Dubbo Photo News & Dubbo Weekender

Rising in the east

The massive growth of east Dubbo is not restricted to one particular area or aspect; with residential property, business development, aged care and education sectors all expanding at a rapid rate.

Areas such as Keswick Estate, Southlakes and the BlueRidge Business Park are all quickly expanding, with buyers snapping up land packages almost as soon as they become available.

In residential property terms, Dubbo Regional Council Environmental Services director Melissa Watkins said the spike is the after-effect of a building bottleneck which had previously been preventing construction.

“I think the key thing behind it was that we had a lot of pent-up demand for land and now there are new lots everywhere being put up. There is a lot of building activity.”

Council’s commercial facilities manager Simon Tratt agreed, saying that Council is developing 30 to 40 lots at a time which are selling off the plan.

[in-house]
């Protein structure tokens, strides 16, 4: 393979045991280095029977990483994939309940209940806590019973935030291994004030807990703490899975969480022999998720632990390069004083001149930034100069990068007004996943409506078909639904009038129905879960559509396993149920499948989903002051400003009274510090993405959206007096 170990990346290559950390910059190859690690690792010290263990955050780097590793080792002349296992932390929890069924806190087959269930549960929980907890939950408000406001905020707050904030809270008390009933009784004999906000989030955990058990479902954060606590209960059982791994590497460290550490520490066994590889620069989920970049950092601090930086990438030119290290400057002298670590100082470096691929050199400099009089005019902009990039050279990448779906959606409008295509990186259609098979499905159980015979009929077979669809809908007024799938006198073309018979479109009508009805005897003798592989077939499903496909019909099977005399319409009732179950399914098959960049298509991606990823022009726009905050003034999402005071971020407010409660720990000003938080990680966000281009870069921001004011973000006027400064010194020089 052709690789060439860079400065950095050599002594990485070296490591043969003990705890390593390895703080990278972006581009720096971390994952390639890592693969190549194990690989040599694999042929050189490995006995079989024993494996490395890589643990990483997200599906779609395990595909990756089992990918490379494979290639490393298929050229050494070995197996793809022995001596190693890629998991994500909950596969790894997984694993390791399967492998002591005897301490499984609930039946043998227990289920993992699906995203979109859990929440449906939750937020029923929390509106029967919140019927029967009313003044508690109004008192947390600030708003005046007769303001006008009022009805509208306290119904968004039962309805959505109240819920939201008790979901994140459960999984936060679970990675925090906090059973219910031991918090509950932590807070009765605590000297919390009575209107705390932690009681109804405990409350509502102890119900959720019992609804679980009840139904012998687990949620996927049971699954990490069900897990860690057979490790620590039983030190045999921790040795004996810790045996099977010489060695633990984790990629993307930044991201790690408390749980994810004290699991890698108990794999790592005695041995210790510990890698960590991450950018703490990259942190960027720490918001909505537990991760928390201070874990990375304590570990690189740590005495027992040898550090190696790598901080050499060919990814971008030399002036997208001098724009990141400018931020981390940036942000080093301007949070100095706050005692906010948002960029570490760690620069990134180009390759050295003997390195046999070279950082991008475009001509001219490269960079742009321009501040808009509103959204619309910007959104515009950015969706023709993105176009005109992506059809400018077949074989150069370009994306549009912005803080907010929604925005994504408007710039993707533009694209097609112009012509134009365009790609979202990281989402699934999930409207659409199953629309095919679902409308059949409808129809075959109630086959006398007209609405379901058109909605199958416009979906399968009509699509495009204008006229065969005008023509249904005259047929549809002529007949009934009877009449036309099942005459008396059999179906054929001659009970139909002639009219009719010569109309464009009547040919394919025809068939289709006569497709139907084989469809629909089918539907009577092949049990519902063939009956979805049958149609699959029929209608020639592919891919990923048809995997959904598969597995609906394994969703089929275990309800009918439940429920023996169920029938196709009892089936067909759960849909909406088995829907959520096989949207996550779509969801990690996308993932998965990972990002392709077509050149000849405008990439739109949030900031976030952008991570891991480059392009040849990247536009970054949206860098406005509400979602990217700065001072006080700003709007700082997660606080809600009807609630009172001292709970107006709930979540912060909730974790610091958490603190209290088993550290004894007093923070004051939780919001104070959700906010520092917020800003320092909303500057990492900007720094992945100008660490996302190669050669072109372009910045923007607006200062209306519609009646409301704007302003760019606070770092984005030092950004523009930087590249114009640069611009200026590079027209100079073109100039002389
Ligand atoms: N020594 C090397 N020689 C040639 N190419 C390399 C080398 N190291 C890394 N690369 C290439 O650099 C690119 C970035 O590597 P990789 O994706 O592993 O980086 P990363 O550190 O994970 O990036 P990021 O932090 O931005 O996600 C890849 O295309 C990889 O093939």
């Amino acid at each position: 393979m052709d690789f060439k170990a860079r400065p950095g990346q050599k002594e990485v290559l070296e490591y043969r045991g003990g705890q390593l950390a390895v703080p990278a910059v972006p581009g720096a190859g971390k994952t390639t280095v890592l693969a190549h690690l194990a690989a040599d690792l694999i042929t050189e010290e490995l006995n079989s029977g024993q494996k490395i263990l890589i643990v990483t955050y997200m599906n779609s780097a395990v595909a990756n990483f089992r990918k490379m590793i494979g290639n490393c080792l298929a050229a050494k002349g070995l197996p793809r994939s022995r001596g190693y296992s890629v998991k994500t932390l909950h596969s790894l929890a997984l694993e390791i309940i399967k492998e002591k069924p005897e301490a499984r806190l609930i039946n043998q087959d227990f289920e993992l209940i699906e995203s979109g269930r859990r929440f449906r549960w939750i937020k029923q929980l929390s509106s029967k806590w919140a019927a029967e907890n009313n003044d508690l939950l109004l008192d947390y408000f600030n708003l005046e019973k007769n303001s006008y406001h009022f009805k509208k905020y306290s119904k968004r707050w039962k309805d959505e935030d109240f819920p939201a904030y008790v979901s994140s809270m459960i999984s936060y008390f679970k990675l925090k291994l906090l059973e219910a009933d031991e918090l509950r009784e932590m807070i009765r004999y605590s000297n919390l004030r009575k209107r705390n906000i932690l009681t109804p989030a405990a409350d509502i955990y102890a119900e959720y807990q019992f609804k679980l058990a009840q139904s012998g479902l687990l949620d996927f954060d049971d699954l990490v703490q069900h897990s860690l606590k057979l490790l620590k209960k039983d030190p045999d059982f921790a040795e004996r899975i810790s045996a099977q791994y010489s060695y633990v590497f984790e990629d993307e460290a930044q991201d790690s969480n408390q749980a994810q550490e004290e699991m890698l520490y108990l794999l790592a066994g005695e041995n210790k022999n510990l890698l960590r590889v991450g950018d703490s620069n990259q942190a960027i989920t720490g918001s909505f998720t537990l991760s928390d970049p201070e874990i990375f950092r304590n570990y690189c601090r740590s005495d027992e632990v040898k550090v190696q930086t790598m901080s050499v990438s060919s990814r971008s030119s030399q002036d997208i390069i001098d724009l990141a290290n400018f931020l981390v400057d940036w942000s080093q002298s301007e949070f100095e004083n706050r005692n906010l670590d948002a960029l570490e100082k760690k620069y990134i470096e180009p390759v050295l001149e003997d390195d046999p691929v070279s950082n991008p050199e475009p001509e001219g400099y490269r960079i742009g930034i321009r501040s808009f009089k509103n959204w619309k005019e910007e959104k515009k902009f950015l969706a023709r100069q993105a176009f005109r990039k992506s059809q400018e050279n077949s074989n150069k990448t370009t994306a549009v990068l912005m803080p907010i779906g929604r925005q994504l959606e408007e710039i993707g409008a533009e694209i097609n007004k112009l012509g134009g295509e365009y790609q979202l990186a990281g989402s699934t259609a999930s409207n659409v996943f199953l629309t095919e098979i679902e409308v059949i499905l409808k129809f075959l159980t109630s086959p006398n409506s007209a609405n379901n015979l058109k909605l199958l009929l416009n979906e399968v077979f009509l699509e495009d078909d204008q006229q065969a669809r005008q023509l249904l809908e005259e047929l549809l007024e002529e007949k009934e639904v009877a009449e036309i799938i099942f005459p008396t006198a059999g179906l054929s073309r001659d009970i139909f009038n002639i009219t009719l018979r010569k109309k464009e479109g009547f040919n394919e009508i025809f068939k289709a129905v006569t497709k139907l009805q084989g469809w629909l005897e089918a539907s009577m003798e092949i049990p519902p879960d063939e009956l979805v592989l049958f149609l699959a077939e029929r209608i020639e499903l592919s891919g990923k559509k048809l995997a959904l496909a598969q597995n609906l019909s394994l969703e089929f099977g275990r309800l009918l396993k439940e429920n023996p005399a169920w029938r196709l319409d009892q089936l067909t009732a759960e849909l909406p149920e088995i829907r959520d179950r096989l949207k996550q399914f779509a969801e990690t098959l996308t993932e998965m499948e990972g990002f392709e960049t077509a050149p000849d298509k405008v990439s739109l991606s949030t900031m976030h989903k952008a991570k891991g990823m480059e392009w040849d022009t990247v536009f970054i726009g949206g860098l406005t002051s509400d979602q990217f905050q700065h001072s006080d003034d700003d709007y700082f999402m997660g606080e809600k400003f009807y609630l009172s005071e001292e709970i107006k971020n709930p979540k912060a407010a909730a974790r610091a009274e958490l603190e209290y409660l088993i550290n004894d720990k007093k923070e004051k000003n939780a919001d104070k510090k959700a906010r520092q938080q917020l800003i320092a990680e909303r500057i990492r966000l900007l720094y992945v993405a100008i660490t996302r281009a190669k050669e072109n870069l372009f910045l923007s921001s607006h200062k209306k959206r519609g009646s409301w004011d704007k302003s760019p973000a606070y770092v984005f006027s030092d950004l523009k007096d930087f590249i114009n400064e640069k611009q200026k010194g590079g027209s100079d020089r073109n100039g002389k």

“I think there was a lot of unmet demand for vacant land in Dubbo for quite a few years. There was a surge of big scale developers and Southlakes was developed and amped up. Since (property developer) Maas Group came along, there’s a lot happening there. Keswick is also moving fast.”

Council still owns 165ha in Keswick Estate where the latest release will be ready for development in February. By June next year, there will be more homes being built.

“Most of the time, it’s individuals buying land off us and then finding their own builder. There are some also buyers buying land for investment.”